Thursday, 5 July 2012

Ask James Caan – Issue 101

Dear member,

In these turbulent economic times, businesses have taken the brunt, with many being forced to go under. Subsequently, this often means that the owner has to go out and find a less prominent role within another company.

The transition can be a difficult one to make, however, it doesn’t have to be. When executed properly, it can bring about refreshing change and open up new, exciting opportunities.

Last week I received an email from Jackie, who has owned her own business for the past 5 years. Changing circumstances, however, are forcing her to look at returning to employee status.

She asked:

“Being a business owner is it harder to get back into main stream employment? What challenges may I face?”

Firstly, thank you Jackie for getting in touch. Your situation is not uncommon; especially in the current financial downturn we are experiencing. Rather than being daunted by it though, you must ask yourself how these shifts in the marketplace are opening up new opportunities for you to tap into.

The key here is to stay ahead of the game. You have already accepted a big turning point in your career, so you are in a prime position to now go ‘whole hog’ and diversify completely. Everyone needs to be chameleon-like in a recession and be able to adapt well to change.

The biggest issue you, and others, face is the art of re-packaging your skills. This is so as not to scare off potential employers, whilst at the same time remaining truthful. Although it is a case of survival of the fittest, rather than being focussed on yourself, you need to think carefully about what a potential employer is looking for.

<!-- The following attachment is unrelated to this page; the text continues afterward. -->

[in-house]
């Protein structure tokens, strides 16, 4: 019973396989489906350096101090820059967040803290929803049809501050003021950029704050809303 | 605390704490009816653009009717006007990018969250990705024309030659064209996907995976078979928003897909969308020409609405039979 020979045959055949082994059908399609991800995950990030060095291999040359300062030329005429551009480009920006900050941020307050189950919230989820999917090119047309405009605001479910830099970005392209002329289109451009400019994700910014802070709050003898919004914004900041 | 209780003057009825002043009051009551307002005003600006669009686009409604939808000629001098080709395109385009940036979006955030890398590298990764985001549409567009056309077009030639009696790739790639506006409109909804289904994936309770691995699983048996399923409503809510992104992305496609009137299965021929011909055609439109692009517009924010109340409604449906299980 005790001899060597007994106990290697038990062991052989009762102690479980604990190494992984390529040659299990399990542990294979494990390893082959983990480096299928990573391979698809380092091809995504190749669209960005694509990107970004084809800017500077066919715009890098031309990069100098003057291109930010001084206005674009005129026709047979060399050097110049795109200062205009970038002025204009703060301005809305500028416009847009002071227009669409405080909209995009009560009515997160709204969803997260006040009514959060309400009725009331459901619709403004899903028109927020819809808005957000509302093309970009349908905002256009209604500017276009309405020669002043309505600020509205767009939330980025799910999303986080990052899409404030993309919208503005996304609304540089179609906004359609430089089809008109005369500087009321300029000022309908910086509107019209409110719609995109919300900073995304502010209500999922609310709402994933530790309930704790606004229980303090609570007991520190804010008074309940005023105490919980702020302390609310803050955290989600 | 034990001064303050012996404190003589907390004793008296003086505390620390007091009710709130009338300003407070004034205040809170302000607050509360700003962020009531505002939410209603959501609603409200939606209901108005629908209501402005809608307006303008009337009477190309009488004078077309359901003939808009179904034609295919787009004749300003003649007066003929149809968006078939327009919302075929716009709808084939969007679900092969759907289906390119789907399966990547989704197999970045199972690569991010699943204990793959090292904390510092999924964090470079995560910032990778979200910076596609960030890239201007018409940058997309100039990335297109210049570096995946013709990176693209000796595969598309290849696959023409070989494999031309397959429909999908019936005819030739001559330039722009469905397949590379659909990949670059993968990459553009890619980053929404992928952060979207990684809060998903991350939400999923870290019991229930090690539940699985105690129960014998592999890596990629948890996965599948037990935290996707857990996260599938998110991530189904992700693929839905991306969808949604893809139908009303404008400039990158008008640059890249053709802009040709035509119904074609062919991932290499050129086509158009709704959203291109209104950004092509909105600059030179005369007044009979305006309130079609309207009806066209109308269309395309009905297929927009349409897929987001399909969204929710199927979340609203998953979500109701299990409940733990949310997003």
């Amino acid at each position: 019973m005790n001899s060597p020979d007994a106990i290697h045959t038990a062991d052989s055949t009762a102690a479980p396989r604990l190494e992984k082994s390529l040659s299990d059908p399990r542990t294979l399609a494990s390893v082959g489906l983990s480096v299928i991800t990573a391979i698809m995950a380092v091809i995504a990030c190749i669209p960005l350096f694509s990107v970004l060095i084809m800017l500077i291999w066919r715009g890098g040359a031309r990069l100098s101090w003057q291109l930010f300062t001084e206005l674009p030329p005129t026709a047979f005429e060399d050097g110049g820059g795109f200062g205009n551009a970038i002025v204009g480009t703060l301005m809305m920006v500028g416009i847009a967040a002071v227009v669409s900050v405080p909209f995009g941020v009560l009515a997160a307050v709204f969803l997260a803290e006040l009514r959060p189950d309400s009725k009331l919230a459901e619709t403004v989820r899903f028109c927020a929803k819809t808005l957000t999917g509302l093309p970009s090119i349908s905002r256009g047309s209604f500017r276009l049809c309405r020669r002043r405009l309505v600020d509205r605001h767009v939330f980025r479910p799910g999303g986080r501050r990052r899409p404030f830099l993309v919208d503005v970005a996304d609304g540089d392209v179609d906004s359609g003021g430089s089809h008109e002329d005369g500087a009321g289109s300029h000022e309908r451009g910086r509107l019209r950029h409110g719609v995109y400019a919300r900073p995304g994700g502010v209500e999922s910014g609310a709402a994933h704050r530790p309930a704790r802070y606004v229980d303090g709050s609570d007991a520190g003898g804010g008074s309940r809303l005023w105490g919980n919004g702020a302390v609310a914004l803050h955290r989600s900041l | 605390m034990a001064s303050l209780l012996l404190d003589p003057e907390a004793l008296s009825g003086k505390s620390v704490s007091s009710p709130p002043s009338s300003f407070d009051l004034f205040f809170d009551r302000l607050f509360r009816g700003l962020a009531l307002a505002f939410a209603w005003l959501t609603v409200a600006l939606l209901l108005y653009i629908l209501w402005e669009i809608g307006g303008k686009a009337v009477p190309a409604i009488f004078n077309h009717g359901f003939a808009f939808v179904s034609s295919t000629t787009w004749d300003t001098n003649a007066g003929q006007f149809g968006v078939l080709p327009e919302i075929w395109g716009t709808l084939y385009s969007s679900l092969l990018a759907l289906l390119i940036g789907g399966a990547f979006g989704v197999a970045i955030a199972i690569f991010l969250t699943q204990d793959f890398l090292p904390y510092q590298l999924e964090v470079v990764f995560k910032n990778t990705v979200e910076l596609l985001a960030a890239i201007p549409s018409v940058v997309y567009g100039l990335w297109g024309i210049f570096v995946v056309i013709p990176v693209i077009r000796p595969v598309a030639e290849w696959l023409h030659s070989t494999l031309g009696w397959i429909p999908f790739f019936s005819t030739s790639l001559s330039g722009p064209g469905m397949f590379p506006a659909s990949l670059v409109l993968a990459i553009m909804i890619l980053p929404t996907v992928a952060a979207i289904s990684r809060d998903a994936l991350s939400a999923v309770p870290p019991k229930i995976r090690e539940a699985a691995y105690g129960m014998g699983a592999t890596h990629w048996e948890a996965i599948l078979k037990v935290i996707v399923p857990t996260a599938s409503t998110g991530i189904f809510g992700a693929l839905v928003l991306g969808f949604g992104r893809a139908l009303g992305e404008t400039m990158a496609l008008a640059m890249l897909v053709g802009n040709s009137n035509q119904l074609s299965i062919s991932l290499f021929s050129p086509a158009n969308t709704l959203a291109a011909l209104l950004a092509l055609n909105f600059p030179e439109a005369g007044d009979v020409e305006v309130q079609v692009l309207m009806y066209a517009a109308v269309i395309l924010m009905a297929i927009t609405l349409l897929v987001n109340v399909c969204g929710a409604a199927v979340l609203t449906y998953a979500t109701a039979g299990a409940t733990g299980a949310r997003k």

Having owned your own company you will have acquired a wide and varied skills set. While you may need to play down how you applied some of these skills, you certainly shouldn’t omit them completely.

For example, it is likely that you will have managed a team of people. But, instead of playing up your managerial experience, make the focus more on ‘effective teamwork’. The main concern an employer will have when hiring someone who is moving ‘down’ the career ladder, is whether or not they can adapt to being in a less authoritative position.

You need to make them believe that this is a transition you want to make. Thinking of not having that ultimate responsibility anymore and being less stressed should help with this.

All the very best Jackie,

James Caan

Question? Email me at for the chance to appear in next week’s column.

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